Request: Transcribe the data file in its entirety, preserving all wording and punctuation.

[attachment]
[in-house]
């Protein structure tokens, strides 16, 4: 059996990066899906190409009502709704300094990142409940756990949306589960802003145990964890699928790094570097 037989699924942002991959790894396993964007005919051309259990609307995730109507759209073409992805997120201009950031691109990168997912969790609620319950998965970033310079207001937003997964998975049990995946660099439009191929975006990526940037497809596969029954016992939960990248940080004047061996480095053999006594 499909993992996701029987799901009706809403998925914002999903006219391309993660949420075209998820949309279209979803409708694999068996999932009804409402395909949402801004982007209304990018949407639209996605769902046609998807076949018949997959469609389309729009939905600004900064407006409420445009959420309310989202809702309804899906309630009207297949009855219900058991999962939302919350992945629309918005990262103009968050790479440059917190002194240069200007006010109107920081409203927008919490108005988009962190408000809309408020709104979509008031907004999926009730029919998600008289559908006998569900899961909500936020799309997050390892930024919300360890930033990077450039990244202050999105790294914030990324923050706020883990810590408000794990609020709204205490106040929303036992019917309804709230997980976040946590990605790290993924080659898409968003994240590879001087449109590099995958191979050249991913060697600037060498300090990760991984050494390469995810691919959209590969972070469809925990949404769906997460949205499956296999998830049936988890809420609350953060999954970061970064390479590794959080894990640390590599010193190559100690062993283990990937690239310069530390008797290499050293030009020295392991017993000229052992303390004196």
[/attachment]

[in-house]
């Protein structure tokens, strides 16, 4: 059996990066899906190409009502709704300094990142409940756990949306589960802003145990964890699928790094570097 037989699924942002991959790894396993964007005919051309259990609307995730109507759209073409992805997120201009950031691109990168997912969790609620319950998965970033310079207001937003997964998975049990995946660099439009191929975006990526940037497809596969029954016992939960990248940080004047061996480095053999006594 499909993992996701029987799901009706809403998925914002999903006219391309993660949420075209998820949309279209979803409708694999068996999932009804409402395909949402801004982007209304990018949407639209996605769902046609998807076949018949997959469609389309729009939905600004900064407006409420445009959420309310989202809702309804899906309630009207297949009855219900058991999962939302919350992945629309918005990262103009968050790479440059917190002194240069200007006010109107920081409203927008919490108005988009962190408000809309408020709104979509008031907004999926009730029919998600008289559908006998569900899961909500936020799309997050390892930024919300360890930033990077450039990244202050999105790294914030990324923050706020883990810590408000794990609020709204205490106040929303036992019917309804709230997980976040946590990605790290993924080659898409968003994240590879001087449109590099995958191979050249991913060697600037060498300090990760991984050494390469995810691919959209590969972070469809925990949404769906997460949205499956296999998830049936988890809420609350953060999954970061970064390479590794959080894990640390590599010193190559100690062993283990990937690239310069530390008797290499050293030009020295392991017993000229052992303390004196």